...honestly, the film should end just after Holly boots the cat out of the taxi. The words "The End" should be superimposed over Audrey Hepburn's frightened and bewildered face after Paul makes his exit and gives his last speech about who she is and what she really does. The film should have the guts to say "Sorry, kiddo, movie's over, you just lost everyone dear to you, you got what you deserve." Maybe she gets a line in at the end, determinedly asking the driver to continue on to Idlewild so she can catch her flight out of the country just so we know that's what finally happens, but really. A 30-second redemption does not a satisfying ending make.
The cat scene, by the way, is a masterpiece of pathos. I don't know why it evokes such a level of emotion that the rest of the film is unable to accomplish (other than the Tiffany's salesman who kindly acquiesces to engrave a Cracker Jack prize) but it does. First, Blake Edwards got the most perfect take for the shot where Cat is given the heave-ho from the taxi into the rain. The cat is shooed slightly, and then he hops back into the cab, because that's the natural reaction. Cat goes "Hey, what gives? I'm supposed to be inside and warm and dry with you guys." So Audrey Hepburn more determinedly scoots him out into the street (she would later say it was the worst thing she ever had to do on film.) And then there's the World's Saddest Reaction Shot.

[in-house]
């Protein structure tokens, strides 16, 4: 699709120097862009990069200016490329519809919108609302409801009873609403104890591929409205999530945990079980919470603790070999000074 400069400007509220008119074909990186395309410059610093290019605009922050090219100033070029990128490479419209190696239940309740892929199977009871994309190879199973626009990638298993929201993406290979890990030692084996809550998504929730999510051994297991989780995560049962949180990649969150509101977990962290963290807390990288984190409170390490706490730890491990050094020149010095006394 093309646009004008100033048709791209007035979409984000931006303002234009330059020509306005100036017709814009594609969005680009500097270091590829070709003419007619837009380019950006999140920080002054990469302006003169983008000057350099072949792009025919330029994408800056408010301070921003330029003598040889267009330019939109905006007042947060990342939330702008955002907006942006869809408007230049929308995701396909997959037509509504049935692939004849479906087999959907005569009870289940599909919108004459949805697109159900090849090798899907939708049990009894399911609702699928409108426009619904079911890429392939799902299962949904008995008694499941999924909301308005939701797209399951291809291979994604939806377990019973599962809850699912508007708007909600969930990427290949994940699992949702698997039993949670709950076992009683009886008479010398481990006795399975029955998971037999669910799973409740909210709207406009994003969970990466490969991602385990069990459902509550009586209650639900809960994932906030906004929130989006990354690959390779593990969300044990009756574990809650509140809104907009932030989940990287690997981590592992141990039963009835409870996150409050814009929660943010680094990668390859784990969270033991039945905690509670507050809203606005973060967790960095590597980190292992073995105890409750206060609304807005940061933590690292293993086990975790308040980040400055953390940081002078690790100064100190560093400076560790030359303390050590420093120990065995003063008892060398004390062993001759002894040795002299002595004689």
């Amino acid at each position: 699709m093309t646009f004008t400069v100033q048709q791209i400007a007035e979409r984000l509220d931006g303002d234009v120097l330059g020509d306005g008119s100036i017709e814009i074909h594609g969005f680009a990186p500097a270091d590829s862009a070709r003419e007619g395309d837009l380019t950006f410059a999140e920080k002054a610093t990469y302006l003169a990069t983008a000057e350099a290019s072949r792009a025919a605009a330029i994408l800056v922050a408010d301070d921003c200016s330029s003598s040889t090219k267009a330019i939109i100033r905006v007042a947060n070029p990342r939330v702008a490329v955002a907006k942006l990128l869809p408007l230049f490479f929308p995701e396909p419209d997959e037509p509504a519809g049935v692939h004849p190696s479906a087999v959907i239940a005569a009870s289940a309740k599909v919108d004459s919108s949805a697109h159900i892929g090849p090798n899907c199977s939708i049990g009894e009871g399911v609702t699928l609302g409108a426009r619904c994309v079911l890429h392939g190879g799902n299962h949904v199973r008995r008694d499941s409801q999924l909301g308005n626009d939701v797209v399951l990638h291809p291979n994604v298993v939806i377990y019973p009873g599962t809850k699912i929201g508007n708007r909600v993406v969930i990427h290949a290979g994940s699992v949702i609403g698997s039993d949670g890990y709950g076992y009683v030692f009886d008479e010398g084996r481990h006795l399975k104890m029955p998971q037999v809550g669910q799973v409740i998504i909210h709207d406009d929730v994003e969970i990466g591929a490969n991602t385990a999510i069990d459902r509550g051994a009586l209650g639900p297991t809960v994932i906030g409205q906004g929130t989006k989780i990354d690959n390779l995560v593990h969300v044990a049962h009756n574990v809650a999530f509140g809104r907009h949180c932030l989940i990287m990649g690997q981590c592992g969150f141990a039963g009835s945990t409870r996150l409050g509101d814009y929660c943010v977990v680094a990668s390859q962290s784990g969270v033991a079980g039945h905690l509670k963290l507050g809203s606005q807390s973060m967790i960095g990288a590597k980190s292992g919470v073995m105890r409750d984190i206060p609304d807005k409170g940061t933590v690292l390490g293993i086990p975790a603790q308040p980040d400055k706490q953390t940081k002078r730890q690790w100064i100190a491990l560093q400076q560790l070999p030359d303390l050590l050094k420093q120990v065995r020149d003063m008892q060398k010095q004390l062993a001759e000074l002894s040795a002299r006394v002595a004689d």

Poor Cat! Now Holly Golightly has gone too far, and I daresay she should get what she deserves, and that's to be alone and unhappy. For shame.
(Only I feel so sorry for Cat that if the film has to end with Holly jetting off, then I will invent an ending where Cat goes off on his own and meets up with, say, Abbie and Martha who have found a time machine and gone back to 1961, and they team up and have awesome adventures on a weekly basis. Anything to get the poor dear out of the rain!)
And while I don't have to like the ending, I will admit that I feel much more relieved about her eventual reunion with Cat than I do about her and Paul. Again, funny, that. There's more of an emotional chord felt between the audience and an animal than the leading man. But I don't think that was George Peppard's fault at all. I mean, the empathy is all for the poor, downtrodden feline -- we may have never been a devil-may-care socialite with identity problems, or a kept man, but we've all been the cat.